Dialysis Unit Accreditation: What I Learned

I had a fascinating time last week; I was the patient representative when my unit went through their Safety and Quality Accreditation audit.  Accreditation is a big deal for all health services in Australia – as it is for most countries.

Quality Accreditation has been around for many years, but has been completely revamped by the Feds, and just about every health service has had to be re-accredited this year.

There are ten safety and quality standards designed to “Improve the quality and level of care consumers can expect from health services”.  Each standard has Actions which the auditors use to measure how well the unit is complying with the standard.

As usual with these things, the staff at the unit had been preparing for the review for months.  They first had to get to know what was required, and develop strategies to make sure those things were part of day-to-day operations.  Then over the period before the audit, they had to gather evidence that the actions had taken place.

My role was based around Standard 2 – Partnering with Consumers.  There are 14 actions involved.  Most are to do with patient engagement and feedback.  They look for evidence of patient orientation and training, involvement in the governance of the unit, how we have a say the various aspect of improving the service, opportunities to be involved in staff training, feeding back on unit publications and incorporating suggestions, etc.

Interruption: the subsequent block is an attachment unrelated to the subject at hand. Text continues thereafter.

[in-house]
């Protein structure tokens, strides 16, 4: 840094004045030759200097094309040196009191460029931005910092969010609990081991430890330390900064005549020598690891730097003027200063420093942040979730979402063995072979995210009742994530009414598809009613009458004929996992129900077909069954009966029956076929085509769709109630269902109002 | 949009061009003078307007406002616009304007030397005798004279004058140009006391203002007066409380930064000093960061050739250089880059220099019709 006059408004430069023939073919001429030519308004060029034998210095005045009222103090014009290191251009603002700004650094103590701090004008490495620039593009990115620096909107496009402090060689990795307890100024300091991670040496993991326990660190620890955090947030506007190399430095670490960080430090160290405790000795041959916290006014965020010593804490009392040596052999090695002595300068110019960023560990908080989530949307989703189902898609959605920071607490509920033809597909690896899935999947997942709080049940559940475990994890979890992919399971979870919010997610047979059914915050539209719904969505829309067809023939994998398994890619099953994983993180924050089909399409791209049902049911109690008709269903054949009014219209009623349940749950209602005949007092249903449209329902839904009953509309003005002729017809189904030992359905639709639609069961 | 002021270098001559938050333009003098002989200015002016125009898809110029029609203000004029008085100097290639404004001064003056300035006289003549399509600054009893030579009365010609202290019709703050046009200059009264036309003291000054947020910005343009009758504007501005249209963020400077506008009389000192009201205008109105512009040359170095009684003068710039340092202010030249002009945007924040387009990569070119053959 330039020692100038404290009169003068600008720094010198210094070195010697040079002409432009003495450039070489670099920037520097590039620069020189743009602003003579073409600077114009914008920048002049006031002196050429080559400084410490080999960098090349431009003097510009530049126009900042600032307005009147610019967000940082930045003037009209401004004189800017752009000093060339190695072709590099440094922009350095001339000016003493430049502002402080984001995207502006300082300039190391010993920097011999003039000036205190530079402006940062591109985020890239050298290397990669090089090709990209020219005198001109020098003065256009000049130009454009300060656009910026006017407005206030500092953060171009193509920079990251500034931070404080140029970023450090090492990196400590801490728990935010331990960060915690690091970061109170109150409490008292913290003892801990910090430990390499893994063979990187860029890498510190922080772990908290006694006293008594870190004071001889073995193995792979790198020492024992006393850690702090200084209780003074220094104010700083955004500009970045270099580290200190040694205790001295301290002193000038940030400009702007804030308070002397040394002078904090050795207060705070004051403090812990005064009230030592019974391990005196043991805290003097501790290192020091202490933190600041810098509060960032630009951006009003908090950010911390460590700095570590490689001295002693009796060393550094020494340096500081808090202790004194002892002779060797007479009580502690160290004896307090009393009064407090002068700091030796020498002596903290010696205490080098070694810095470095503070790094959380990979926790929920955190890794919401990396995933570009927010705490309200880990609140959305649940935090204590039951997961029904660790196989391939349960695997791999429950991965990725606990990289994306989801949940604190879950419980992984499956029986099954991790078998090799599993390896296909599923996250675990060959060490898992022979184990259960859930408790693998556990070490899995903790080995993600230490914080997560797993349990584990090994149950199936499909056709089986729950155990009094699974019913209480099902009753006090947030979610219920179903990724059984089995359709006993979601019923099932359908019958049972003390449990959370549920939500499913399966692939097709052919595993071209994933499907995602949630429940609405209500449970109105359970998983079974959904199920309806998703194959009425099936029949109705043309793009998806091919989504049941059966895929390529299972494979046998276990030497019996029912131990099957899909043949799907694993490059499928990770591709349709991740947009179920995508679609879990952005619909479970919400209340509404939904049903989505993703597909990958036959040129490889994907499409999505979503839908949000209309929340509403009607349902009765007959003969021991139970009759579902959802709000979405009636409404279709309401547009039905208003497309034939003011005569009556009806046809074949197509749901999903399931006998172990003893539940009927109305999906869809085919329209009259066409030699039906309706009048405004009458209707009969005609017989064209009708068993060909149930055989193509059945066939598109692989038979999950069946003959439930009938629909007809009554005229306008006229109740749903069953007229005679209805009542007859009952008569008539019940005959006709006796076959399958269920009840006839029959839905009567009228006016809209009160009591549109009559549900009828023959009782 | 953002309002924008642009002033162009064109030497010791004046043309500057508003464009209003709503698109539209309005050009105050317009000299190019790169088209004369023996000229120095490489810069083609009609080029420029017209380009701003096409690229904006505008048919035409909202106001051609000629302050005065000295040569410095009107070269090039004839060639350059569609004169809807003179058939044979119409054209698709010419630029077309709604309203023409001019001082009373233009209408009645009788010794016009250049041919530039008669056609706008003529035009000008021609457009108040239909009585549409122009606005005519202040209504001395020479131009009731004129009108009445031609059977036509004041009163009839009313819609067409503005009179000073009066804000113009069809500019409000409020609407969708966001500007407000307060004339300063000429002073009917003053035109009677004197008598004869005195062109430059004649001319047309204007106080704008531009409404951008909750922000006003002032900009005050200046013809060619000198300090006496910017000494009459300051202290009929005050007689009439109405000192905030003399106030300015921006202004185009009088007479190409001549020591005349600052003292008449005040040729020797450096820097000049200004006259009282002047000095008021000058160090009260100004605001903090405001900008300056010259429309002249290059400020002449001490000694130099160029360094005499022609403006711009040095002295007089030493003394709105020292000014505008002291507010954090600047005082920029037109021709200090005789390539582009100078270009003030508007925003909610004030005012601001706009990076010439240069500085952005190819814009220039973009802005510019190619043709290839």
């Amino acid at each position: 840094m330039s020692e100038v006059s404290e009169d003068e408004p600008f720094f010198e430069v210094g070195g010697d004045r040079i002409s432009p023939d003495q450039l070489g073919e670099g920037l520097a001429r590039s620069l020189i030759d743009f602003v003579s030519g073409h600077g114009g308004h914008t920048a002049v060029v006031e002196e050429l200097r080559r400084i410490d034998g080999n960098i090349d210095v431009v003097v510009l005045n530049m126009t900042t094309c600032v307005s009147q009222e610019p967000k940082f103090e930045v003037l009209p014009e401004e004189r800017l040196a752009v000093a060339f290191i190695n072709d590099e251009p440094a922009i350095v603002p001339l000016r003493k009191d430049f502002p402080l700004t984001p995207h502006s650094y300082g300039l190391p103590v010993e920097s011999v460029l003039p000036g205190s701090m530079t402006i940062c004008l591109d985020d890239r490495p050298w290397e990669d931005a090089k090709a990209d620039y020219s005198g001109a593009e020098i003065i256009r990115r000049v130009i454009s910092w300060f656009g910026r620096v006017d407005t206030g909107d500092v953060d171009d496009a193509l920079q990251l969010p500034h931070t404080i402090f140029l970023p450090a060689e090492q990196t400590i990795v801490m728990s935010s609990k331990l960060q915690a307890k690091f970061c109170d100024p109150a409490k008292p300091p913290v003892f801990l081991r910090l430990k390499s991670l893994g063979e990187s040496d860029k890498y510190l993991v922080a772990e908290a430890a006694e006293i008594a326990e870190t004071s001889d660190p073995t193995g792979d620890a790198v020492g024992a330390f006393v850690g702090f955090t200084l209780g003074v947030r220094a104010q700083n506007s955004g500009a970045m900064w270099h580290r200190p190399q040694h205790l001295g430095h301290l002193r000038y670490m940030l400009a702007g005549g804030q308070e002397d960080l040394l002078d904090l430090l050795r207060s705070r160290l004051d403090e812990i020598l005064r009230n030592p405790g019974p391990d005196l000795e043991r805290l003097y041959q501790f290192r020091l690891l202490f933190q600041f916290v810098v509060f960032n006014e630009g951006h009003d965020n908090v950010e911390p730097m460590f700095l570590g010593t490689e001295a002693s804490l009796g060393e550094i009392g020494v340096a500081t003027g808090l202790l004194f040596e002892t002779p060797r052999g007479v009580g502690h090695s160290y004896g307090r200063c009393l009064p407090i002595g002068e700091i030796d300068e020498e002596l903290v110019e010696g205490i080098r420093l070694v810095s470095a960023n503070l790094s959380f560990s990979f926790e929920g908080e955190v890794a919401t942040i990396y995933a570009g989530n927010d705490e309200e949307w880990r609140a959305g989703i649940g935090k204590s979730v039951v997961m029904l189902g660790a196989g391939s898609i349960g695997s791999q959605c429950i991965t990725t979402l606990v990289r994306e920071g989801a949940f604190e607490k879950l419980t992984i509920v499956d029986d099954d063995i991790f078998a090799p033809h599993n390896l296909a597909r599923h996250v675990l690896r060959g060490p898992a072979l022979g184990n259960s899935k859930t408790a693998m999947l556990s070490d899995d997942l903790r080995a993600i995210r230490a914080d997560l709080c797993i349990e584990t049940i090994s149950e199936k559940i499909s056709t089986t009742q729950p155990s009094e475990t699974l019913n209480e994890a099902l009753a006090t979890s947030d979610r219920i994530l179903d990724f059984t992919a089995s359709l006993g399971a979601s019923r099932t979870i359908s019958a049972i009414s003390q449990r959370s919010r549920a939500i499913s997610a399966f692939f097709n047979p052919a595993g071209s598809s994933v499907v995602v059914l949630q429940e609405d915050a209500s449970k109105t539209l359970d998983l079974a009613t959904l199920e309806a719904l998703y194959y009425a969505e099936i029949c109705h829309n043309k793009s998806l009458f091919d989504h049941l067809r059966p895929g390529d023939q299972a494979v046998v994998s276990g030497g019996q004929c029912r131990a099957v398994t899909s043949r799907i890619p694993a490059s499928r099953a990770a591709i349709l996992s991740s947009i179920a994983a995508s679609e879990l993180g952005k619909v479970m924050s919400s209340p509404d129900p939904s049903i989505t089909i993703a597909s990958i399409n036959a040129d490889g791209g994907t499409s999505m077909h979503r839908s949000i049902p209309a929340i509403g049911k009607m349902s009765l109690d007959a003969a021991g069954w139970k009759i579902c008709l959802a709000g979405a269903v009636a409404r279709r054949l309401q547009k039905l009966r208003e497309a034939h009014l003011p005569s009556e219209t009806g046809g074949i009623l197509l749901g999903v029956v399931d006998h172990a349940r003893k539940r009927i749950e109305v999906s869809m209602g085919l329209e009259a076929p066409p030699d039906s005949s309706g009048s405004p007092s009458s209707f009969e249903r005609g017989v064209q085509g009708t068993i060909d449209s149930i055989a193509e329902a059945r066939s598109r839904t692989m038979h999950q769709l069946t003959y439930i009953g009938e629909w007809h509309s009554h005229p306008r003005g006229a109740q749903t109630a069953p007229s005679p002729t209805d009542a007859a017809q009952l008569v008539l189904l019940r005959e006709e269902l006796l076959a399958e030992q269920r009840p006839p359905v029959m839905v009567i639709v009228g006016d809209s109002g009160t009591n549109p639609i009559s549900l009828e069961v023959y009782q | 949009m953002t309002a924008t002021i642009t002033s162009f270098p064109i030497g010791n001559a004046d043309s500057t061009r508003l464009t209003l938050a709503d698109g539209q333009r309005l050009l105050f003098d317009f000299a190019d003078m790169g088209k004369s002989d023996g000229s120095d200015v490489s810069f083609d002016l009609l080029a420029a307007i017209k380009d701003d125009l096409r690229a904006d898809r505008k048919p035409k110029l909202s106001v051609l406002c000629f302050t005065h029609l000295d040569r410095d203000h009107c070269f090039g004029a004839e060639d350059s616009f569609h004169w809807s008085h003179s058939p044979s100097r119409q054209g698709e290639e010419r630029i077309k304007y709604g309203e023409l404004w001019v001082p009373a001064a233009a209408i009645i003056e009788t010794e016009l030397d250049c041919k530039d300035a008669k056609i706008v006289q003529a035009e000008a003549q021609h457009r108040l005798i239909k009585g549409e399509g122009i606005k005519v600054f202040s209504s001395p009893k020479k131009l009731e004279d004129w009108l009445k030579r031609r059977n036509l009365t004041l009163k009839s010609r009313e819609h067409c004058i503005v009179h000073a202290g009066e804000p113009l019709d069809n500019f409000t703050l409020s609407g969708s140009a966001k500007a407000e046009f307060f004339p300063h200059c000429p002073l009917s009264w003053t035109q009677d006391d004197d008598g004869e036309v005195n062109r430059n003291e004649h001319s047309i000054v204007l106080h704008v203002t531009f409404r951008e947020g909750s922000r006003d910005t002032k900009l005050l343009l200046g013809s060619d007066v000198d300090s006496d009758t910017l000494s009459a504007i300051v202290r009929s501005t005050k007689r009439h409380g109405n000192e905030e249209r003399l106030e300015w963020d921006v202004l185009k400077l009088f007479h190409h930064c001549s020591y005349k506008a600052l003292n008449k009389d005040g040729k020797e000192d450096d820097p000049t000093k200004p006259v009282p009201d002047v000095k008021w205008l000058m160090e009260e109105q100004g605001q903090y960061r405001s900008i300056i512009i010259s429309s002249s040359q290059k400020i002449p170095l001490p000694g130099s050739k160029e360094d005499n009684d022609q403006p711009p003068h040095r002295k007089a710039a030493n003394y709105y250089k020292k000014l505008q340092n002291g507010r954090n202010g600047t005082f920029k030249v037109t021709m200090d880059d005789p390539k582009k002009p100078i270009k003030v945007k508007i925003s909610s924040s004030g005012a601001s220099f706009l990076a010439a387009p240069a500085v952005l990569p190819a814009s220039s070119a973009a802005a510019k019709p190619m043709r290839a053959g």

Most of these actions had been implemented, some supported by evidence like Orientation Manuals, and Comment, Complaint and Suggestion systems, feedback on issues.  Others, like patients training staff (eg how to remove needles without pain!), tend to be informal, but functional.

No one was surprised when the unit passed every standard with colors flying and zero recommendations for improvement.  It is an excellent unit.

A couple of interesting things came out of this process for me.

First, some units elect/appoint a patient representative, who speaks for, raises issues and occasionally attends meetings on their behalf.  While it has never been a problem for individuals to do these kinds of things at our unit, making it formal may ensure that even the most timid BigD-er has a say.  I know a couple of people in our unit who would be great, so I will suggest it to them and to Chris.

Second, I suspect there is a better way to orient and train new patients.  Currently most units have an orientation pack that is provided before or on the day they start dialysing.  But many people are still in shock when they get the materials.  They glance at it, and then put it aside, maybe to never pick it up again.  What they are usually looking is information about the things they are feeling right now, like whether how they feel is normal; when they will feel better; if they really are going to die because they read that on the internet.

I was discussing this with one of the auditors, and she suggested that a better way may be to prepare a self-paced Training Plan, with learning objectives and modules that can be completed as the patient becomes ready to learn them.

That sounded like a great idea, so I put together a couple of example modules for the first week or so:

Unit No.